In 1957, he became the head coach of the Detroit Lions and, in that same season, won the NFL Championship over the Cleveland Browns, 59–14. Wilson was the first recipient of the NFL Coach of the Year Award. As of 2015, it is the last NFL championship won by the Lions. He was replaced following the 1964 season and spent one year as an assistant coach for the Washington Redskins.

In January 1966, Joe Robbie named Wilson the first head coach of an American Football League expansion franchise, the Miami Dolphins.[5] After four losing seasons in Miami, he was fired on February 18, 1970, and replaced by former Baltimore Colts head coach Don Shula after the 1969 season. Although Wilson's head coaching record with Miami was an unimpressive 15–39–2,[6] several draft picks and trades during his tenure allowed the Dolphins to acquire players who were instrumental in the team's success in the early 1970s, including drafting Bob Griese and Larry Seiple in 1967, Larry Csonka and Jim Kiick in 1968, and Bill Stanfill and Mercury Morris in 1969, as well as trades for Nick Buoniconti and Larry Little in 1969.[7]

Wilson's career record was 68–84–8 as head coach, with 2–0 record in the postseason. He is 65th in all-time wins by an NFL coach.

In 1980, Wilson was inducted into the Michigan Sports Hall of Fame.[8]

Head coaching record[edit]

Team Year Regular season Post season
Won Lost Ties Win % Finish Won Lost Win % Result
DET 1957 8 4 0 .667 1st in Western Conference 2 0 1.000 Won Western Conference Playoff over San Francisco 49ers
Won NFL Championship to Cleveland Browns
DET 1958 4 7 1 .364 5th in National Conference - - - -
DET 1959 3 8 1 .273 5th in National Conference - - - -
DET 1960 7 5 0 .583 Tied for 2nd in National Conference - - - -
DET 1961 8 5 1 .615 2nd in National Conference - - - -
DET 1962 11 3 0 .786 2nd in National Conference - - - -
DET 1963 5 8 1 .385 Tied for 4th in National Conference - - - -
DET 1964 7 5 2 .583 4th in National Conference - - - -
DET Total 53 45 6 .541 2 0 1.000 -
MIA 1966 3 11 0 .214 5th in Eastern Division - - - -
MIA 1967 4 10 0 .286 4th in Eastern Division - - - -
MIA 1968 5 8 1 .385 3rd in Eastern Division - - - -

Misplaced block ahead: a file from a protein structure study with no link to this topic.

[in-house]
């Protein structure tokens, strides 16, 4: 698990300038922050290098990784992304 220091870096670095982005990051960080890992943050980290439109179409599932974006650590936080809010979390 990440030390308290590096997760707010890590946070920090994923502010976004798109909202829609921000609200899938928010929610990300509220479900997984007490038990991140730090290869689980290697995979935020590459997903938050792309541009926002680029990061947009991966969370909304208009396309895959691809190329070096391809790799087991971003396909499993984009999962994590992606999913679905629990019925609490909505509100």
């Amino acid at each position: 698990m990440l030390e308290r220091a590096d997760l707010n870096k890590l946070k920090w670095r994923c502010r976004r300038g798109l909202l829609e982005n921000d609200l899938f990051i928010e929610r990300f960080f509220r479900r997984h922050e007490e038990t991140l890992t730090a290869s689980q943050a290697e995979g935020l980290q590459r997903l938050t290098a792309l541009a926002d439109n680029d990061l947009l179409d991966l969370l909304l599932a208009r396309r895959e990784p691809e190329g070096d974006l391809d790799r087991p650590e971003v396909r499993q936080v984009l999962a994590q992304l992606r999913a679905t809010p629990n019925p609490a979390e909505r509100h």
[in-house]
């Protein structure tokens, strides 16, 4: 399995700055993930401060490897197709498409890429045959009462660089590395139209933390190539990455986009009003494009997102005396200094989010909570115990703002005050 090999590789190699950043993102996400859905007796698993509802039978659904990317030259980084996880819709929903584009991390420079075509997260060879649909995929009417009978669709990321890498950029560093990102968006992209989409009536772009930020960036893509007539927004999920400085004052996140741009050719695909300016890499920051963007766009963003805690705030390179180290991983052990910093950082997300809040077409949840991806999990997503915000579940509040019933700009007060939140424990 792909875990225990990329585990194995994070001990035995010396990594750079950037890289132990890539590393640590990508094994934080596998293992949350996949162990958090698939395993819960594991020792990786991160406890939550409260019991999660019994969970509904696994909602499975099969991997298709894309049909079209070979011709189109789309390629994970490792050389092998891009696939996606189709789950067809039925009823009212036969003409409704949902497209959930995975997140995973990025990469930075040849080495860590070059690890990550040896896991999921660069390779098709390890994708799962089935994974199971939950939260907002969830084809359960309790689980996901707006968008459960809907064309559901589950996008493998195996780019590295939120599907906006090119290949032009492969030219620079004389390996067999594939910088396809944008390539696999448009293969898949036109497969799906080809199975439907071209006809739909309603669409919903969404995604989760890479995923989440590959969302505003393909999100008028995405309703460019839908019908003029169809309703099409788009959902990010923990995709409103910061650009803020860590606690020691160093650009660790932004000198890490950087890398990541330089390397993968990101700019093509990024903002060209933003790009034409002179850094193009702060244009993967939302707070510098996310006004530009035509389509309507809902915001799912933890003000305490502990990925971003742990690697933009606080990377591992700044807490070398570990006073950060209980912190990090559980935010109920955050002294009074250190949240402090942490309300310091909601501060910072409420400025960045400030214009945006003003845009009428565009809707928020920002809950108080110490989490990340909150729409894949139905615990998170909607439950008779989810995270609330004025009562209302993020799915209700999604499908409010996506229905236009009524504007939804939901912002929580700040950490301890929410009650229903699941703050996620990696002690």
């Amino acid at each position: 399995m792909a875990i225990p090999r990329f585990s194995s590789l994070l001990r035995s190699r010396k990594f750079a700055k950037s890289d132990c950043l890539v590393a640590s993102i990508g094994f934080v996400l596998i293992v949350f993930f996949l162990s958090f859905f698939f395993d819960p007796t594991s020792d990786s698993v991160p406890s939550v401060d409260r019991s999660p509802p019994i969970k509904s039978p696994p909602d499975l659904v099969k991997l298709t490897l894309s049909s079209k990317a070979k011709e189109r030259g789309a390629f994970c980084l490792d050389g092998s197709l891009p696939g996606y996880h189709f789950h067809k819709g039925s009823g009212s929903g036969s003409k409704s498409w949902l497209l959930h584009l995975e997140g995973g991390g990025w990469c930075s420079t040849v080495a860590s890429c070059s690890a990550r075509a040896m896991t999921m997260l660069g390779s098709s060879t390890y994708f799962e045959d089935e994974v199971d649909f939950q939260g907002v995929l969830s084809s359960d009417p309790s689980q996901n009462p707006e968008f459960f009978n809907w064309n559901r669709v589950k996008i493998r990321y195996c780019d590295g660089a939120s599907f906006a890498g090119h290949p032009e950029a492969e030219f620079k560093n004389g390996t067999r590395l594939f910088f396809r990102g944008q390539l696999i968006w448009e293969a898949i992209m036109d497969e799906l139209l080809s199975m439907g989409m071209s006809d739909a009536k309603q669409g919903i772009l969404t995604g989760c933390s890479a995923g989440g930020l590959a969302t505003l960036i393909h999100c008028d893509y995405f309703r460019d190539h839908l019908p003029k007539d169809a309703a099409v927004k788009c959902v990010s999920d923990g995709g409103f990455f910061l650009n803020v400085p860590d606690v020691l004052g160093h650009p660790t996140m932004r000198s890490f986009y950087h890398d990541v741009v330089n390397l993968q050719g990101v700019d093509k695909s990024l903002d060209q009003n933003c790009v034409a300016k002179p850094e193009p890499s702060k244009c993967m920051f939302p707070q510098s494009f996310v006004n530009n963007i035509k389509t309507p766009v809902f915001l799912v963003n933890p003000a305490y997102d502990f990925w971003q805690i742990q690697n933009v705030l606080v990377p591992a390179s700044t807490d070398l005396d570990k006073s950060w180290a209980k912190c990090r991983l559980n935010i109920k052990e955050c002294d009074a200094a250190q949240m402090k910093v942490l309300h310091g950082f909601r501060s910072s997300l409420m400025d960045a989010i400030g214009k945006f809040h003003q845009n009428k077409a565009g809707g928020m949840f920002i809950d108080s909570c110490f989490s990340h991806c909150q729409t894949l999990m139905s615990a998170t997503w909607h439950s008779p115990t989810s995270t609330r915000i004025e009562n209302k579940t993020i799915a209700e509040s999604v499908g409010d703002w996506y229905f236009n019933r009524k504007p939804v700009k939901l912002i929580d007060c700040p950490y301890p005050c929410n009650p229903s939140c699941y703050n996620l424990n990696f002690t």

MIA 1969 3 10 1 .231 5th in Eastern Division - - - -
MIA Total 15 39 2 .278 - - - -
Total 68 84 8 .450 2 0 1.000 1 NFL title in 12 seasons


Playing career[edit]

A 6'1" forward, Wilson played in the National Basketball League (a forerunner to the NBA) during the 1939–40 season. He averaged 1.1 points per game in 16 games for the Chicago Bruins.[1]

Film career[edit]

Wilson appeared as himself in Paper Lion, a 1968 sports comedy film starring Alan Alda as writer George Plimpton, based on Plimpton's 1966 nonfiction book of the same title, depicting his tryout with the Detroit Lions. The movie premiered in Detroit on October 2, 1968 and was released nationwide the week of October 14, 1968.

Personal life[edit]

He was married to a woman named Claire. They had five children – four daughters and a son, George Wilson Jr.. After being fired from his coaching position at the Miami Dolphins, Wilson entered the construction and real estate industries and also operated a golf course near Miami. In 1978, Wilson moved back to Michigan and intended to eventually live in a house he built in Howell, but died before doing so. On November 23, 1978, Wilson Sr. suffered a heart attack and died at Sinai-Grace Hospital in Detroit at the age of 64.[9]


  1. ^ a b "George Wilson NBL stats". Sports Reference LLC. Retrieved October 26, 2015. 
  2. ^ a b c "George Wilson". Retrieved March 22, 2017. 
  3. ^ "Championship – Chicago Bears at Washington Redskins – December 8th, 1940". Retrieved March 22, 2017. 
  4. ^ "Championship – Washington Redskins at Chicago Bears – December 26th, 1943". Retrieved March 22, 2017. 
  5. ^ "Historical Highlights (1965-69)". Miami Dolphins. Archived from the original on 2010-04-04. Retrieved 2010-05-19. 
  6. ^ "Wilson Gets Ax". The Palm Beach Post. Miami, Florida. United Press International. February 19, 1970. p. 37. Retrieved March 22, 2017 – via  open access publication – free to read
  7. ^ Kevin Nogle (May 21, 2013). "Miami Dolphins Historical Perspective Part 2 – 1967 to 1969". SB Nation. Retrieved March 22, 2017. 
  8. ^ MICHIGAN SPORTS HALL OF FAME Archived July 20, 2008, at the Wayback Machine.
  9. ^ "Former Miami Coach Wilson Dead at 64". The Palm Beach Post. November 25, 1978. p. 59. Retrieved March 22, 2017 – via  open access publication – free to read